• feta cheese (optional)
  • fresh basil
  • olive oil
  • flour
  • salt, pepper

(All can be found at Trader Joe’s)

1. Allow the dough to come to room temperature. In the meantime, heat the oven to 425º. Cut off the top of the wider end of the garlic head, revealing all the garlic cloves. Tightly wrap in aluminum foil with some olive oil and salt. Roast for 15 minutes. When the garlic is cool, you can squeeze out the cloves.

2. Flour the working surface as well as the dough. Flatten the dough with your hands or a rolling pin—I used an olive oil bottle. Heck, if you want to have some fun, try throwing it in the air like the pros. Roughly chop the rosemary and garlic and press them into the pizza crust with a drizzle of olive oil and a sprinkle of salt and pepper. Bake the crust on a flowered pizza pan or baking sheet for 6-7 minutes.

3. Top the crust with a little tomato sauce, chopped basil, tomato slices, lots of shredded cheese, more tomato slices, and feta cheese crumbles, respectively. Bake until the cheese is melted and begins to brown. If you have a crappy GW oven, you may need to rotate the pie to promote even cooking. Scatter freshly ripped basil leaves and conclude with a drizzle of olive oil.

Good pizza is a simple proportion: less box, more flavor.

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We call this a Shepherd’s pie even though it is technically a cottage pie. We had beautiful carrots, zucchini, and squash that were home-grown. I chopped them into chunky pieces to make a real peasant stew. My father brought fresh Rosemary and Thyme. Rosemary is a strong herb and works well in stronger sauces like tomato sauce. This is also why I used a red wine instead of a white. It was hard to time all the vegetables, but they all came out tender, yet with a bite. I love the flavor and aroma that fresh herbs add to the dish. The red wine and crushed tomatoes make a low-fat  sauce that tastes like it took forever to make. Hearty, Homey, Heavenly.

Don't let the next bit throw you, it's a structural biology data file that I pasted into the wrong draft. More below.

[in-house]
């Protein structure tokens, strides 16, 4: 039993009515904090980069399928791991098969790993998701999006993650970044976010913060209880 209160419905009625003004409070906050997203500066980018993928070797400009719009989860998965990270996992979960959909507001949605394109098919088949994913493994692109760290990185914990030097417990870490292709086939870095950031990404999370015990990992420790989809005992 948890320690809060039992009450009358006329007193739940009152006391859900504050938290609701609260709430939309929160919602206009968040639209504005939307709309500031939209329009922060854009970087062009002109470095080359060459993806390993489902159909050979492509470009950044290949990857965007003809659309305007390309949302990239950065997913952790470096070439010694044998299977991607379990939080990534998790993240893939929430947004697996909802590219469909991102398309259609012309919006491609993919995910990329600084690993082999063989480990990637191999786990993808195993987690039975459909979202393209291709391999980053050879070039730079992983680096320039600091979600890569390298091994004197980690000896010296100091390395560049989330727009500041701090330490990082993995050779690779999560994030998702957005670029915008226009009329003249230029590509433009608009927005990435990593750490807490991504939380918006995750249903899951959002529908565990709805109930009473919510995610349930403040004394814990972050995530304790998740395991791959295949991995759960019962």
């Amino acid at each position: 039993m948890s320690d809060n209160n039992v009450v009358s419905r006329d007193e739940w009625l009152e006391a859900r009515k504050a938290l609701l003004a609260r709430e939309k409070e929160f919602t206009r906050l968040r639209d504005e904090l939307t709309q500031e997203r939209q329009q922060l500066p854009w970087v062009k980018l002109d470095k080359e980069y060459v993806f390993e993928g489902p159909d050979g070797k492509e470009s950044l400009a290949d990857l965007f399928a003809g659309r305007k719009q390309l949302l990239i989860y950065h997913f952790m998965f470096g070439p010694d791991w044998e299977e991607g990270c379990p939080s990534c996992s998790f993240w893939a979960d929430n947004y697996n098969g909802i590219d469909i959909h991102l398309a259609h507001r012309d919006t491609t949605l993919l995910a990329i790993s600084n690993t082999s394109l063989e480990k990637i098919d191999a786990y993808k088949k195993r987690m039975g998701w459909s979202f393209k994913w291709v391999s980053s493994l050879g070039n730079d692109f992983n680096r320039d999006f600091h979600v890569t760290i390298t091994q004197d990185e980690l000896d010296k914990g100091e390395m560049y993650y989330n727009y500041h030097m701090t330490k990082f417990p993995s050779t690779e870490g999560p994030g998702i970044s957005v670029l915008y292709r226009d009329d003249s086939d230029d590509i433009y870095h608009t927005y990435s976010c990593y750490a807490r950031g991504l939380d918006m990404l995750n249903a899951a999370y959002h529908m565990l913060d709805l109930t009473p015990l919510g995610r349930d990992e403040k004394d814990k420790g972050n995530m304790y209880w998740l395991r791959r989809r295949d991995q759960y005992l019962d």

Ingredients: (I left my pieces on the bigger side)

  • 2 1/2 cups chopped carrots
  • 2 1/2 cups chopped whites onions
  • 2 cups chopped zucchini
  • 2 cups chopped squash
  • 4 garlic cloves
  • Fresh Thyme
  • Fresh Rosemary
  • about 5 potatoes
  • 2 lb. Ground beef
  • cream
  • Red Wine (I used Cabernet Sauvignon)
  • 1 large can crushed tomatoes
  • 1-2 ears of corn
  • 1 stick of butter
  • salt, pepper, garlic powder, onion powder.

(You will need to have boiled potatoes ready when necessary)

1. In a huge metal pot, sauté the chopped carrots for about 2-3 minutes in olive oil. Season with salt, pepper, fresh thyme, garlic powder, and onion powder.

2. Add the zucchini and squash and re-season in the same manner. In the meantime, using a different metal pot, caramelize the chopped onions over high heat. Season as before. After about 4 minutes, add 1/2 the minced garlic and corn kernels. After a minute, add the onions to the other vegetables and cook until the carrots are beginning to become tender. I added snap peas, which I parboiled and added at this time.

3. Now that the onions are gone, cook the beef on high heat with some extra oil. Season likewise. Add some more minced garlic too. Remember: it will continue to cook with the vegetables.

3. Add about a cup of wine and reduce to a simmer for a few minutes. Add the can of crushed tomatoes (The tomatoes, not the can). Season to taste with garlic powder, onion powder, salt, fresh pepper, and thyme. Add Worcestershire sauce and 3-4 sprigs of rosemary. Simmer and add more wine if it cooks off. I used a gravy master for darker color. Remove the Rosemary sprigs. Pour the mixture into a large casserole dish. I used a Cazuela which is a traditional spanish cooking vessel.

4. Mash the potatoes (some skin is fine) with cream (8-10 oz.), a stick of butter, salt and pepper. Spread over the filling. I topped mine with the Rosemary sprigs and some thyme for aroma. Keep it warm in the oven until service.